We can use np.unique
along the first axis to get unique number of blocks and if that's same as number of elements in the original input, that would indicate all different samples, otherwise at least one duplicate, like so 
In [25]: len(np.unique(tensor_same,axis=0)) != len(tensor_same)
Out[25]: True
In [26]: len(np.unique(tensor_diff,axis=0)) != len(tensor_diff)
Out[26]: False
Another way would be to use the counts returned by np.unique

In [42]: (np.unique(tensor_same,axis=0, return_counts=1)[1]>1).any()
Out[42]: True
In [43]: (np.unique(tensor_diff,axis=0, return_counts=1)[1]>1).any()
Out[43]: False
Another way would be to sort along the first axis, perform consecutive element differentiation and then look for all zeros along the second axis and finally ANY
match 
In [29]: (np.diff(np.sort(tensor_same,axis=0),axis=0)==0).all(1).any()
Out[29]: True
In [30]: (np.diff(np.sort(tensor_diff,axis=0),axis=0)==0).all(1).any()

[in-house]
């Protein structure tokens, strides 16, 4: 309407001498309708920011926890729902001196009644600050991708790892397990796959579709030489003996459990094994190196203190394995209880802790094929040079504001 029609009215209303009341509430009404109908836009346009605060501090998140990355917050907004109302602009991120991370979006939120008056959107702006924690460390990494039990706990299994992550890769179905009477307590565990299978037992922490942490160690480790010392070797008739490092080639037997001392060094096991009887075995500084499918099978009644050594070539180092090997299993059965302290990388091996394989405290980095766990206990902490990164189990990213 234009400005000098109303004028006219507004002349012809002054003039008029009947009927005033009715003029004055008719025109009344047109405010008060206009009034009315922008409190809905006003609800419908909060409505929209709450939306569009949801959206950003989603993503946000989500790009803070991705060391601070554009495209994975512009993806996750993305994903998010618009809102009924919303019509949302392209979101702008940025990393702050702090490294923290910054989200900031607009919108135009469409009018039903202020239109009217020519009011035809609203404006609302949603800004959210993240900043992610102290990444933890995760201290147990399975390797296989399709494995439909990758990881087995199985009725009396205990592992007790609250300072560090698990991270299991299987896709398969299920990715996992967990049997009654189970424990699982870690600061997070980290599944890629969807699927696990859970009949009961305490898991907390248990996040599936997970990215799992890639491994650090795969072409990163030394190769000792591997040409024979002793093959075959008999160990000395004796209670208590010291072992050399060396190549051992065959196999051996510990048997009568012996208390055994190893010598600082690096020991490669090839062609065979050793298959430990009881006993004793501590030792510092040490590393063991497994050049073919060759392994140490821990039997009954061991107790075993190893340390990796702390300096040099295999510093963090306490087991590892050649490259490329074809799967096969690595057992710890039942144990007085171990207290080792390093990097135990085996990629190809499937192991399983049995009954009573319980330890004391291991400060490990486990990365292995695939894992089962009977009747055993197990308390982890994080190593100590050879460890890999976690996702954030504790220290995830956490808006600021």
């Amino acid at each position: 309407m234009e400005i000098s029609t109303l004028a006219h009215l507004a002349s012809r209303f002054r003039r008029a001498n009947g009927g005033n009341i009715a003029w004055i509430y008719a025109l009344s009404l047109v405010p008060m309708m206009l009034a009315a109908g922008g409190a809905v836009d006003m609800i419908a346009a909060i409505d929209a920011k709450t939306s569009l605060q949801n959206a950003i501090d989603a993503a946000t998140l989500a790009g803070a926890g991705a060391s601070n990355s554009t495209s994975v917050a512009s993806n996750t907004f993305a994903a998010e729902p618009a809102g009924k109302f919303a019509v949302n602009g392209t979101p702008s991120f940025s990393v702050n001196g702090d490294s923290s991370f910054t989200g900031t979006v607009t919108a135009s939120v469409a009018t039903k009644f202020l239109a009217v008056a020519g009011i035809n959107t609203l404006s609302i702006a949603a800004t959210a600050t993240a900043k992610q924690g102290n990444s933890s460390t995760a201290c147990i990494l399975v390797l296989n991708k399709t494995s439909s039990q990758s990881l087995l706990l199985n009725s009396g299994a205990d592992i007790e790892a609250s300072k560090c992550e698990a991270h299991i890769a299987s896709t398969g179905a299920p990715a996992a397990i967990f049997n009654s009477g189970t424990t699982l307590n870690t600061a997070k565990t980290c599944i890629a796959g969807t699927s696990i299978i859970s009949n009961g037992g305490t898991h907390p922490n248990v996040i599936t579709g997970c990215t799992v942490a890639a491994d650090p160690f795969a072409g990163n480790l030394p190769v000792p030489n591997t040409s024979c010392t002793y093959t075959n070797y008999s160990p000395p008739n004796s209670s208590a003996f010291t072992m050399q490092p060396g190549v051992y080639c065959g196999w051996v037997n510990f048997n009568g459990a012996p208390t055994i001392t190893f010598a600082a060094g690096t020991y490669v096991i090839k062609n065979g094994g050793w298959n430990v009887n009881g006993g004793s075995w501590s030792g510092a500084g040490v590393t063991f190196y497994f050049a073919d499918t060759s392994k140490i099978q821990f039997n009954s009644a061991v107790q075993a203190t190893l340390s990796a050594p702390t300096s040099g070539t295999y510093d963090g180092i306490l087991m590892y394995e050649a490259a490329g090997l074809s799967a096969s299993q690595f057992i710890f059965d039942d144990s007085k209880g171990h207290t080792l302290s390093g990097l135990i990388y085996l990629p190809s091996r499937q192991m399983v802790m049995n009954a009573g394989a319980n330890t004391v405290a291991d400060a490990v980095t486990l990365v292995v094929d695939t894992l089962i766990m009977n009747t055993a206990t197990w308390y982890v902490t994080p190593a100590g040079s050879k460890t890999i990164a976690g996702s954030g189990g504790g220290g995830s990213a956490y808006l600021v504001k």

Out[30]: False
Another way would be to use views
such that each 2D
block is seen as one element each and then we employ the same sorting and looking for identical consecutive elements, like so 
# https://stackoverflow.com/a/44999009/ @Divakar
def view1D(a): # a is array
a = np.ascontiguousarray(a)
void_dt = np.dtype((np.void, a.dtype.itemsize * a.shape[1]))
return a.view(void_dt).ravel()
def is_any_identical(a):
a1D = view1D(a.reshape(a.shape[0],1))
a1Ds = np.sort(a1D)
return (a1Ds[:1] == a1Ds[1:]).any()
Sample run 
In [90]: np.random.seed(0)
...: a = np.random.randint(11,99,(6,4,3))
In [91]: is_any_identical(a)
Out[91]: False
In [92]: a[2] = a[1] # force one identical element
In [93]: is_any_identical(a)
Out[93]: True
For positive ints
, alternatively we can use np.einsum
to get the same dimensionalityreduction and end up with one element each for a 2D
block. Hence, we would have a1D
equivalent in is_any_identical()
like so 
a1D = np.einsum('ijk,jk>i',a,a.max(0)+1)